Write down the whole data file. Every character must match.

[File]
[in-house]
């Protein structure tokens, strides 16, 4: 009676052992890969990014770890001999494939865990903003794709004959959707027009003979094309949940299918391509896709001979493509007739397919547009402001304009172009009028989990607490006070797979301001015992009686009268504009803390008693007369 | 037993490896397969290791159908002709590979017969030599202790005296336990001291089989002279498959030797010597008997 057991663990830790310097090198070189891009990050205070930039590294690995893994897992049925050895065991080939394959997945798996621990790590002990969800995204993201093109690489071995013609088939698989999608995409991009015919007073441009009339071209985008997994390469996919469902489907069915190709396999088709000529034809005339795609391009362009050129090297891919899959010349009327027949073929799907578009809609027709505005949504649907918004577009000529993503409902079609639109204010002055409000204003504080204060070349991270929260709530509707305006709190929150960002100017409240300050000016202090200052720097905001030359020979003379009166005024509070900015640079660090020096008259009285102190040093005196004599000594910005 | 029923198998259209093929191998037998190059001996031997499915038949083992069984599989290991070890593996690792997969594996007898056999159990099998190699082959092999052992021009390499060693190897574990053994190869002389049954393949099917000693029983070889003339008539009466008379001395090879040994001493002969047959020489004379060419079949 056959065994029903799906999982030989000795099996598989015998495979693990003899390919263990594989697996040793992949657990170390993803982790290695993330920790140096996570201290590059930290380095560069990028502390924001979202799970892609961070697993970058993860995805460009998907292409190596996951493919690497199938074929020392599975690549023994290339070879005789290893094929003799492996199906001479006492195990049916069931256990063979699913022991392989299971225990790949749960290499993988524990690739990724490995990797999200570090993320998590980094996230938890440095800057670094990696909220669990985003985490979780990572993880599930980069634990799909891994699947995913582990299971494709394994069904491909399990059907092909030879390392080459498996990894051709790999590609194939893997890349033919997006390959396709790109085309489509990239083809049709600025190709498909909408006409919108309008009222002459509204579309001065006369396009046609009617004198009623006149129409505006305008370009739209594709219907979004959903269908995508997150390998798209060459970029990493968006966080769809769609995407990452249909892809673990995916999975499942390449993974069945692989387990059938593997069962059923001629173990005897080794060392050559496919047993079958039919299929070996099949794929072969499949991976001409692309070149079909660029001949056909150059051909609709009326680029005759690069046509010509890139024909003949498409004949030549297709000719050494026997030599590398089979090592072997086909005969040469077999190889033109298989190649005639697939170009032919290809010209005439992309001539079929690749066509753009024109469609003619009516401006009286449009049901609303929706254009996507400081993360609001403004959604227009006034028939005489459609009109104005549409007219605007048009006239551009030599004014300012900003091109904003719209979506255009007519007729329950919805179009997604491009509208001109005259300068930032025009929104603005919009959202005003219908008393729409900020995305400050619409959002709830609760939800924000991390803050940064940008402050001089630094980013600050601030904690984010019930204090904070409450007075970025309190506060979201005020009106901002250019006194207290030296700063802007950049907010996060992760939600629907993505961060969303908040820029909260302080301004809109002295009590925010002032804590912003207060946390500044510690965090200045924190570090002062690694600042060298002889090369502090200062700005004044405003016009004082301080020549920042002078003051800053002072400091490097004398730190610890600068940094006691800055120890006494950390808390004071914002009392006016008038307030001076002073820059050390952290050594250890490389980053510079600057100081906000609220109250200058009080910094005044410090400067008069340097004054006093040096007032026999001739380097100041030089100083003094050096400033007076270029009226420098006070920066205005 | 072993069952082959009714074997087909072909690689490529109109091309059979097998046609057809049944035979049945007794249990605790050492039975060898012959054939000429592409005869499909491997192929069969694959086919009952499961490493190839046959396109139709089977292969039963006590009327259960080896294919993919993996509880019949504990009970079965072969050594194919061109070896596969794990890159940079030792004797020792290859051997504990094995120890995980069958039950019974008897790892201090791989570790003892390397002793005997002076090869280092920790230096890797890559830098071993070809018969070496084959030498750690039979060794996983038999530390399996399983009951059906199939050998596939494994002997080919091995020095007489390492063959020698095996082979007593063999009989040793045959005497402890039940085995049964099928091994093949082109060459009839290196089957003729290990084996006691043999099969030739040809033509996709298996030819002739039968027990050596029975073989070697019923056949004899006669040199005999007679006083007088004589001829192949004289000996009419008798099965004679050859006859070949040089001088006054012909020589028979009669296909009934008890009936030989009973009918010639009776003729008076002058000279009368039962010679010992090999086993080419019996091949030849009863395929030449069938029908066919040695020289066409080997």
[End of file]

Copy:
[in-house]
């Protein structure tokens, strides 16, 4: 009676052992890969990014770890001999494939865990903003794709004959959707027009003979094309949940299918391509896709001979493509007739397919547009402001304009172009009028989990607490006070797979301001015992009686009268504009803390008693007369 | 037993490896397969290791159908002709590979017969030599202790005296336990001291089989002279498959030797010597008997 057991663990830790310097090198070189891009990050205070930039590294690995893994897992049925050895065991080939394959997945798996621990790590002990969800995204993201093109690489071995013609088939698989999608995409991009015919007073441009009339071209985008997994390469996919469902489907069915190709396999088709000529034809005339795609391009362009050129090297891919899959010349009327027949073929799907578009809609027709505005949504649907918004577009000529993503409902079609639109204010002055409000204003504080204060070349991270929260709530509707305006709190929150960002100017409240300050000016202090200052720097905001030359020979003379009166005024509070900015640079660090020096008259009285102190040093005196004599000594910005 | 029923198998259209093929191998037998190059001996031997499915038949083992069984599989290991070890593996690792997969594996007898056999159990099998190699082959092999052992021009390499060693190897574990053994190869002389049954393949099917000693029983070889003339008539009466008379001395090879040994001493002969047959020489004379060419079949 056959065994029903799906999982030989000795099996598989015998495979693990003899390919263990594989697996040793992949657990170390993803982790290695993330920790140096996570201290590059930290380095560069990028502390924001979202799970892609961070697993970058993860995805460009998907292409190596996951493919690497199938074929020392599975690549023994290339070879005789290893094929003799492996199906001479006492195990049916069931256990063979699913022991392989299971225990790949749960290499993988524990690739990724490995990797999200570090993320998590980094996230938890440095800057670094990696909220669990985003985490979780990572993880599930980069634990799909891994699947995913582990299971494709394994069904491909399990059907092909030879390392080459498996990894051709790999590609194939893997890349033919997006390959396709790109085309489509990239083809049709600025190709498909909408006409919108309008009222002459509204579309001065006369396009046609009617004198009623006149129409505006305008370009739209594709219907979004959903269908995508997150390998798209060459970029990493968006966080769809769609995407990452249909892809673990995916999975499942390449993974069945692989387990059938593997069962059923001629173990005897080794060392050559496919047993079958039919299929070996099949794929072969499949991976001409692309070149079909660029001949056909150059051909609709009326680029005759690069046509010509890139024909003949498409004949030549297709000719050494026997030599590398089979090592072997086909005969040469077999190889033109298989190649005639697939170009032919290809010209005439992309001539079929690749066509753009024109469609003619009516401006009286449009049901609303929706254009996507400081993360609001403004959604227009006034028939005489459609009109104005549409007219605007048009006239551009030599004014300012900003091109904003719209979506255009007519007729329950919805179009997604491009509208001109005259300068930032025009929104603005919009959202005003219908008393729409900020995305400050619409959002709830609760939800924000991390803050940064940008402050001089630094980013600050601030904690984010019930204090904070409450007075970025309190506060979201005020009106901002250019006194207290030296700063802007950049907010996060992760939600629907993505961060969303908040820029909260302080301004809109002295009590925010002032804590912003207060946390500044510690965090200045924190570090002062690694600042060298002889090369502090200062700005004044405003016009004082301080020549920042002078003051800053002072400091490097004398730190610890600068940094006691800055120890006494950390808390004071914002009392006016008038307030001076002073820059050390952290050594250890490389980053510079600057100081906000609220109250200058009080910094005044410090400067008069340097004054006093040096007032026999001739380097100041030089100083003094050096400033007076270029009226420098006070920066205005 | 072993069952082959009714074997087909072909690689490529109109091309059979097998046609057809049944035979049945007794249990605790050492039975060898012959054939000429592409005869499909491997192929069969694959086919009952499961490493190839046959396109139709089977292969039963006590009327259960080896294919993919993996509880019949504990009970079965072969050594194919061109070896596969794990890159940079030792004797020792290859051997504990094995120890995980069958039950019974008897790892201090791989570790003892390397002793005997002076090869280092920790230096890797890559830098071993070809018969070496084959030498750690039979060794996983038999530390399996399983009951059906199939050998596939494994002997080919091995020095007489390492063959020698095996082979007593063999009989040793045959005497402890039940085995049964099928091994093949082109060459009839290196089957003729290990084996006691043999099969030739040809033509996709298996030819002739039968027990050596029975073989070697019923056949004899006669040199005999007679006083007088004589001829192949004289000996009419008798099965004679050859006859070949040089001088006054012909020589028979009669296909009934008890009936030989009973009918010639009776003729008076002058000279009368039962010679010992090999086993080419019996091949030849009863395929030449069938029908066919040695020289066409080997």